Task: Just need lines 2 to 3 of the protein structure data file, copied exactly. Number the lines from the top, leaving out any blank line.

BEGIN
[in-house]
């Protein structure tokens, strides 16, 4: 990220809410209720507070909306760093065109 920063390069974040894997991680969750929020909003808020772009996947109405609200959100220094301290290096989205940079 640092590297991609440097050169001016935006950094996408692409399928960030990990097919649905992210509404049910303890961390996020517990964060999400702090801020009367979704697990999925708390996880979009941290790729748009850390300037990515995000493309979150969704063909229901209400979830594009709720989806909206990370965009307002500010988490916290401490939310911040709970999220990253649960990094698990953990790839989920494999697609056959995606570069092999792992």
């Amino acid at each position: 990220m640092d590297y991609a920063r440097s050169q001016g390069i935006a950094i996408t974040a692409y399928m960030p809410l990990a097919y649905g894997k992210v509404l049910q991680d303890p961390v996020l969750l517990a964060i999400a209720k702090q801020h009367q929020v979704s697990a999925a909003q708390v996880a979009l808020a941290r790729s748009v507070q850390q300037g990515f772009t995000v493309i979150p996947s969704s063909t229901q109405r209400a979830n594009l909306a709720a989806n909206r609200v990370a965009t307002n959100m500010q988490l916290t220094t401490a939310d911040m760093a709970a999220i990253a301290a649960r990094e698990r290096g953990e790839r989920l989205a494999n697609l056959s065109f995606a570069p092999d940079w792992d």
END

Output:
């Protein structure tokens, strides 16, 4: 990220809410209720507070909306760093065109 920063390069974040894997991680969750929020909003808020772009996947109405609200959100220094301290290096989205940079 640092590297991609440097050169001016935006950094996408692409399928960030990990097919649905992210509404049910303890961390996020517990964060999400702090801020009367979704697990999925708390996880979009941290790729748009850390300037990515995000493309979150969704063909229901209400979830594009709720989806909206990370965009307002500010988490916290401490939310911040709970999220990253649960990094698990953990790839989920494999697609056959995606570069092999792992």
């Amino acid at each position: 990220m640092d590297y991609a920063r440097s050169q001016g390069i935006a950094i996408t974040a692409y399928m960030p809410l990990a097919y649905g894997k992210v509404l049910q991680d303890p961390v996020l969750l517990a964060i999400a209720k702090q801020h009367q929020v979704s697990a999925a909003q708390v996880a979009l808020a941290r790729s748009v507070q850390q300037g990515f772009t995000v493309i979150p996947s969704s063909t229901q109405r209400a979830n594009l909306a709720a989806n909206r609200v990370a965009t307002n959100m500010q988490l916290t220094t401490a939310d911040m760093a709970a999220i990253a301290a649960r990094e698990r290096g953990e790839r989920l989205a494999n697609l056959s065109f995606a570069p092999d940079w792992d």